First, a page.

You’re up to your neck in assessments, and so after putting if off for as long as possible its time to study.

But first you need to clean your desk. Now you need to make a study snack – its brain fuel after all. You tell yourself you’ll just quickly check Facebook and log straight back off. And then before you know it you’re 6 hours deep into the wormhole that is YouTube. Its 11pm – too late to start studying now - so you’ll get up early tomorrow to start it. Rinse, repeat.

If this sounds like you then keep reading. This vicious cycle is all too familiar to most of us and it seems that for many procrastinating is almost second nature, and as such it feels next to impossible to break the habit.

End the chronic procrastination cycle once and for all through understanding the psychology behind why you procrastinate, and implementing the following hacks. ProcrastinEATING, stress sleeping or binge watching – whatever your favourite avoidance technique, here’s how to understand and beat it.

Understanding Procrastination

The intrinsic urge to put off necessary tasks is clearly an emotional decision rather than a rational one, and in order to stop procrastinating you need to understand the mental process behind it.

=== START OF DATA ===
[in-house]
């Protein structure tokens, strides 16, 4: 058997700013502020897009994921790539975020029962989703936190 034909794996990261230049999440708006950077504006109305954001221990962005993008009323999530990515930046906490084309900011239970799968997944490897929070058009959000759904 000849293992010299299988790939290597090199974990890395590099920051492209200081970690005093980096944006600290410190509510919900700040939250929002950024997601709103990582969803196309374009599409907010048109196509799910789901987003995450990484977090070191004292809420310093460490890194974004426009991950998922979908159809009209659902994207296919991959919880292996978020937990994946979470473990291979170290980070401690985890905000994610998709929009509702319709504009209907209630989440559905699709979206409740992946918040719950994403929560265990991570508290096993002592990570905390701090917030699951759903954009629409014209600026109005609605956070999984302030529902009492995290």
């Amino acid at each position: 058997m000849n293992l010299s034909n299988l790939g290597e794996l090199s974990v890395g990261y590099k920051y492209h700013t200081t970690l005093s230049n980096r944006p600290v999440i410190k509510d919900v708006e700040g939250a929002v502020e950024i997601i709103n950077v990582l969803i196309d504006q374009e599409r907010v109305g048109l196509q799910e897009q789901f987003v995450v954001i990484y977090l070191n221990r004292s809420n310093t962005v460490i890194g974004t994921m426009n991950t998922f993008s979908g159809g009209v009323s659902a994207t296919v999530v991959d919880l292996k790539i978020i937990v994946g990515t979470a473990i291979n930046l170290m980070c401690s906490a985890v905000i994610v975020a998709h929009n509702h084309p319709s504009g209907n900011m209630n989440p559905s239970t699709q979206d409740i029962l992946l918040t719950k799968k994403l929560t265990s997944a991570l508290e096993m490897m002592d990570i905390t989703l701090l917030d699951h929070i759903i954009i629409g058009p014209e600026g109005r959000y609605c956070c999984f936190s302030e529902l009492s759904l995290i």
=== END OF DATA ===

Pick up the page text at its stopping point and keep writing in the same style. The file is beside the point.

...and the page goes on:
Essentially, it can be put down to our preference for instant gratification rather than long-term reward; for example, most of us when forced to choose between $50 today, or $60 in a months time would pick the $50. Human motivation is highly influenced by how imminent the reward is perceived to be, and the further away it is the more we discount its value. This which is partly why we choose binge watch Netflix instead of studying for an exam a month away, with procrastination techniques proving many small rewards instead of the future reward of getting a good mark on your test. Finishing season 2 of Daredevil seems more rewarding than a High Distinction, until ‘temporal proximity’ increases the value of getting a good mark, resulting in cramming the night before[1].

Understanding the mental process behind procrastination is only half the battle though; identifying your personal procrastinating style is also crucial. Dr Ferrari of DePaul University[2] identifies the three main procrastination styles:

  • Avoider: A fear based technique - avoiders don’t want to learn about their strengths and weaknesses in the work process, they have a fear of judgement and avoid making decisions.
  • Thrill-Seeker: Thrill-seekers enjoy the adrenaline rush of leaving tasks to the last minute, believing it to boost their performance.
  • Indecisive: Indecisive procrastinators are paralysed by perfectionism, and have a fear of failure or fear of living up to previous work, they would rather have their effort judged as opposed to their ability.

Through evaluating why you procrastinate, you’re more likely to address the underlying reasons and rationalise to get on with the job, utilising the motives and emotions behind your procrastination to conquer it.